Gold bugs dancing on the debt ceiling
By Paul R. La Monica
Moy, who was director of the U.S. Mint from September 2006 through the beginning of 2011, conceded that investors should not expect gold to immediately spike once there is finally an agreement to allow the Treasury to borrow more.
“Gold should go up when the debt ceiling gets raised, but investors should expect a lot of volatility,” he said.
Along those lines, gold prices have pulled back over the past two days — and that could be attributed to the fact that it’s no longer clear just when the debt ceiling will be raised after the House passed a bill Wednesday that, assuming it passes the Senate and is signed by President Obama as expected, puts a decision on the debt ceiling on hold until mid-May.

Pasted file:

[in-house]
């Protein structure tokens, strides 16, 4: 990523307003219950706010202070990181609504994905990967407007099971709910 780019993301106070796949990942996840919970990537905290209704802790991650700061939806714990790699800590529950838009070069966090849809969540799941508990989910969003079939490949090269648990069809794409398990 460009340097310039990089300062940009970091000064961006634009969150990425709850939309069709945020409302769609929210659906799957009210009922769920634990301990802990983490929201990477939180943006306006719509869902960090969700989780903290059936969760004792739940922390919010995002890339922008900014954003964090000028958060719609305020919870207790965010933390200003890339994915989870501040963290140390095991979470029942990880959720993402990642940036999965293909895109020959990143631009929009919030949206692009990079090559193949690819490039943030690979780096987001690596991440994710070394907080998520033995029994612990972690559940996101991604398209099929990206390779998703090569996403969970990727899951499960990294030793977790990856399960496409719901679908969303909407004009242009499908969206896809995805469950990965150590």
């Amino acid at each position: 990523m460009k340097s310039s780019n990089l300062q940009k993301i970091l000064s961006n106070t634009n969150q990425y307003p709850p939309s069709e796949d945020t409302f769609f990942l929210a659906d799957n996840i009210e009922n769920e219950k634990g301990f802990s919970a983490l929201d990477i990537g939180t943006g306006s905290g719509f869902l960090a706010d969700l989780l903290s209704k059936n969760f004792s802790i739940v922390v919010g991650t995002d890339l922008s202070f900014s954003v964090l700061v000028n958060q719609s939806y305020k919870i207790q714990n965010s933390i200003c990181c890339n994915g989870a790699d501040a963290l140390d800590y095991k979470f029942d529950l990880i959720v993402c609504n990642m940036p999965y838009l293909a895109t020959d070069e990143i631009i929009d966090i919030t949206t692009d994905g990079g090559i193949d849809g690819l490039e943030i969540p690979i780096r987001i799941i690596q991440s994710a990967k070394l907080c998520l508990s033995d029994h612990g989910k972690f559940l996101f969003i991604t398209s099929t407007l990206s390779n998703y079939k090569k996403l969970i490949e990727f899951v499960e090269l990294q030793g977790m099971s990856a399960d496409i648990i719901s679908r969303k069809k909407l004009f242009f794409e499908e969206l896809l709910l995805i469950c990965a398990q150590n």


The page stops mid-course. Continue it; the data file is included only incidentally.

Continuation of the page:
But Moy’s greater point is that as long as the U.S. remains a profligate spender, gold should continue to head higher.
“Gold should keep rising until the U.S. gets its fiscal house in order,” Moy said.
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